To Know a Tree: Identifying Natural Communities

Brandwein Nature Learning Preserve

   To Know a Tree: Identifying Natural Communities

Essential Question: What species relationships can be identified on and around trees?

Introduction/Background:

Trees are the basic structure and function of all forested ecosystems. Trees provide food and shelter to many organisms in their ecosystem as well as provide energy through their biomass (trunks, branches, leaves when they die or drop their leaves each autumn). This activity allows you to get to know a tree in your local forest and see that a tree is host to many other species and is an “ecosystem onto itself.”

National Science Education Standards:

Content Standard A: As a result of their activities in grades 5-8, all students should develop an understanding of:

  • Scientific  inquiry.

Content Standard C:  As a result of their activities in grades 5-8, all students should develop an understanding of:

  • Populations and ecosystems.
  • Diversity and adaptations of organisms.

Student Learning Objectives

As a result of this activity, students will

  • complete a scientific inquiry.
  • identify characteristics of organisms.
  • explain the interdependence of organisms.
  • describe the structure and function of organisms in an ecosystem.

Materials List

Field Guide to Trees (See Resources/References) DBH tape (or a flexible metric tape. Then convert circumference to diameter:   circumference/ 3.14)
Sketching/Construction Paper (at least 10 in. by 8 in.) Pencil/Colored markers or crayons
Carpenter’s contour gauge Clip board
Compass   Field journal

Procedure

Select a tree in your forest plot that has a “DBH” (Diameter at Breast Height which forest scientists measure at 1.3 meters above the ground from the base of the tree). On construction paper, prepare a poster of that tree that includes:

  1. Common and scientific names,
  2. A sketch of the leaf (simple or compound) and branching pattern (opposite or alternate), and
  3. A sketch of the flower and fruit (with a discussion of how it is pollinated and mechanism for seed dispersal) and  “phenology” (When does it flower?).

Observe the tree carefully. Look for all the signs of living things that might live on or very close to it. (Don’t forget the area of soil affected by the tree.) Make a chart of wildlife species that may use the tree and how they use it.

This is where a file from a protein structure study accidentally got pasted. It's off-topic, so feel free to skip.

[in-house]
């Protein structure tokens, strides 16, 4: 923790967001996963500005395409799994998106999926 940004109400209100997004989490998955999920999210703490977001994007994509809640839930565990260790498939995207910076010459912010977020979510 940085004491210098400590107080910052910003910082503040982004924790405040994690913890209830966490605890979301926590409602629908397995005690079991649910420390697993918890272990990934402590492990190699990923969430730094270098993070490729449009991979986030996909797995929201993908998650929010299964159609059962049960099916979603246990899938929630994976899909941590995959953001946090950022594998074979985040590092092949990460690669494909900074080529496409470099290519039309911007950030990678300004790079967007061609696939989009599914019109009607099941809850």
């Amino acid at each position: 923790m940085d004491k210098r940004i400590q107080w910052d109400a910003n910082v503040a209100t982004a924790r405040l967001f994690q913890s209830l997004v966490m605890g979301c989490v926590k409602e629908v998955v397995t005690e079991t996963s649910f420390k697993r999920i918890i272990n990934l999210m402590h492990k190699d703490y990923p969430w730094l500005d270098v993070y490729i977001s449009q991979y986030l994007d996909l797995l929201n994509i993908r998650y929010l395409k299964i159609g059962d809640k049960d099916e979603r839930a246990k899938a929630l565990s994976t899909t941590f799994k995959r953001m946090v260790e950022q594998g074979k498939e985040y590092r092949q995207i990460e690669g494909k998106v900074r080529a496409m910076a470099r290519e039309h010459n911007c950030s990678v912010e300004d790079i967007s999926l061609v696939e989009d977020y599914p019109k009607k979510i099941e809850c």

Using the “carpenters’ contour gauge,” trace the outline of the tree’s bark (full 3600) at standard DBH height above ground. Note the compass direction and DBH.

Example:

Tree Name: Red Oak (Quercus rubra)  Alternate Branching/Simple Leaf

Sketch Leaf and Fruit (acorn)

When does it flower in your area? How is it pollinated?

What animals use your tree and the fruit it produces?

Carpenter's Contour Gauge Sketch of trunk:

     Carpenter's contour gauge of trunk

      North ↓     DBH = 12 cm

Sketch and note lichen and moss coverage on the N, S, E, and W sides at 1.3 M above ground.

Observations / Data

This will be your “poster” that includes your tree names (common and scientific) drawings, notes, and research.

North South East West

 

 

 

 

 

 

 

 

 

Conclusions

In your field journal, review your poster and write a biography of your tree. Introduce your tree by common and scientific names, and then discuss what you learned about that tree.

Adaptations/Elaboration

A “community” is a group of interrelated living things. It has no set size. Quite often, a single tree can be considered the structural unit of a small community. Ask students to classify pairs of species that they have observed with respect to the specific relationships. Here are some examples:

Organism 1

Organism 2

Energy Relationship

Type of relationship

Tree

Moss

Moss uses tree for support

Commensalism

Tree

Bracket fungus

Fungus takes nutrients from tree

Parasitism

Tree

Caterpillar

Eats leaves of tree

Predation

Evaluation

Different students observing the same tree-based community will make different observations. Students can be given points for:

  • number of living things observed,
  • accuracy/precision of measurements,
  • degree to which directions were followed, and
  • scale and precision of drawings

Resources / References

Eastern Trees– Peterson Field Guide Series; Petrides, Wehr

Eastern Forests– Peterson Field Guide Series; Kritcher

Lichens of North America    http://www.lichen.com/

Lichens and Air Pollution    http://ocid.nacse.org/classroom/lichens/denison/geninfo.html

 

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